This Old Transferware Brown Platter
Posted by Cindy Donahey on August 10, 2010, 9:06 am
This is somewhat damaged. I have been looking for pieces from the time The Ohio was part of Quebec Province. The French started sending various peoples to this very difficult area (some came by themselves) starting in the late 1500s. |
This is a take on blue willow, but with startling differences. There is a church with a bell tower, a house with a thatched roof, some multiple two story buildings in the background, and three different groups of men working. Two are fishing in the middle of a pond or stream with two separate streams coming into this area; one is apparently fishing from the shore (presumably carp) and the third is docking a flat bottomed boat to a wooden (I presume chestnut) docking form embedded in the soil, that looks like a rectangular gravestone witha curved top. There are eight docking forms along the shoreline in this platter and one small fence. Some of the people who came to The Ohio were nicknamed the "Dun People." They were more puritanical than the Puritans. When The Puritans banned people, these refugees were sent to certain parts of The Ohio to live with their most difficult relatives. They liked modestly colored material - blue and white in dishes would have been an affront to them. To them tan and brown were appropriate.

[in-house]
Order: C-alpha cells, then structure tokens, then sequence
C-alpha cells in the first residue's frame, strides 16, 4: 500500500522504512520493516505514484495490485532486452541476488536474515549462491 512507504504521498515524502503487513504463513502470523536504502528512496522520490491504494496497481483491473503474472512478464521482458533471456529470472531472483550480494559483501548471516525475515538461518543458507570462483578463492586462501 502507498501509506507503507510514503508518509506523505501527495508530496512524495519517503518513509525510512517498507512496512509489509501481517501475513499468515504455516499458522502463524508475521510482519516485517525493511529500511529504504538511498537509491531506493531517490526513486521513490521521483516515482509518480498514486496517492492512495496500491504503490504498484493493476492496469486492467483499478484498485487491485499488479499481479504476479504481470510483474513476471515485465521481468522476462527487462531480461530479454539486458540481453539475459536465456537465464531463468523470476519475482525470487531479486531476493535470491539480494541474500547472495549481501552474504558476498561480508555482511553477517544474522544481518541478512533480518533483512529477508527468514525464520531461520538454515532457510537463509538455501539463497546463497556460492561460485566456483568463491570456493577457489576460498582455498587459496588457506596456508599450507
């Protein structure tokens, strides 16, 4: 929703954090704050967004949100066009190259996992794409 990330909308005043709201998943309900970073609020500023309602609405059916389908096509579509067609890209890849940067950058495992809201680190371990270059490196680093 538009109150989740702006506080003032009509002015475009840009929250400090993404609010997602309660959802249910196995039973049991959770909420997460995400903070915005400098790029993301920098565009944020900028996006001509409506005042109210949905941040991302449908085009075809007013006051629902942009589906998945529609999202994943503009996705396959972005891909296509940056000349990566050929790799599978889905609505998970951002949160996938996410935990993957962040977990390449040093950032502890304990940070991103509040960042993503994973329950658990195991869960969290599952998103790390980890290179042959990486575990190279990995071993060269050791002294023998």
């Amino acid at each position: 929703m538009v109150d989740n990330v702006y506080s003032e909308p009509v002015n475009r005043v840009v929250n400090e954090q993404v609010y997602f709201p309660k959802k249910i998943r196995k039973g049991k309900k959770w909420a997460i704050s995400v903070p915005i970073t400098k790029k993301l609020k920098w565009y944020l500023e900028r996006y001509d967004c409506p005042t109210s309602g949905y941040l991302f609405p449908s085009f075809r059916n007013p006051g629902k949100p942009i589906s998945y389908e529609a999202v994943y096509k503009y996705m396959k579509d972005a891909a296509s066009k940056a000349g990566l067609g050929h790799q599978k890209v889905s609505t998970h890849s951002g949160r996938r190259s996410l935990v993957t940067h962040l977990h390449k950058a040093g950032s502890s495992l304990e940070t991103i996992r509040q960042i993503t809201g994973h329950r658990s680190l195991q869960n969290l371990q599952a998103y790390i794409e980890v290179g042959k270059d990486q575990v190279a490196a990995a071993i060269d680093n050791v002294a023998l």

Has anyone seen more material like this. Because of the wooden docking posts, I presume this pitcher is early Americana rather than European, non British.
I have to go to my daughters to get pictures, but will send some if anyone is interested. There are no markings; The Dun People did not believe in advertising.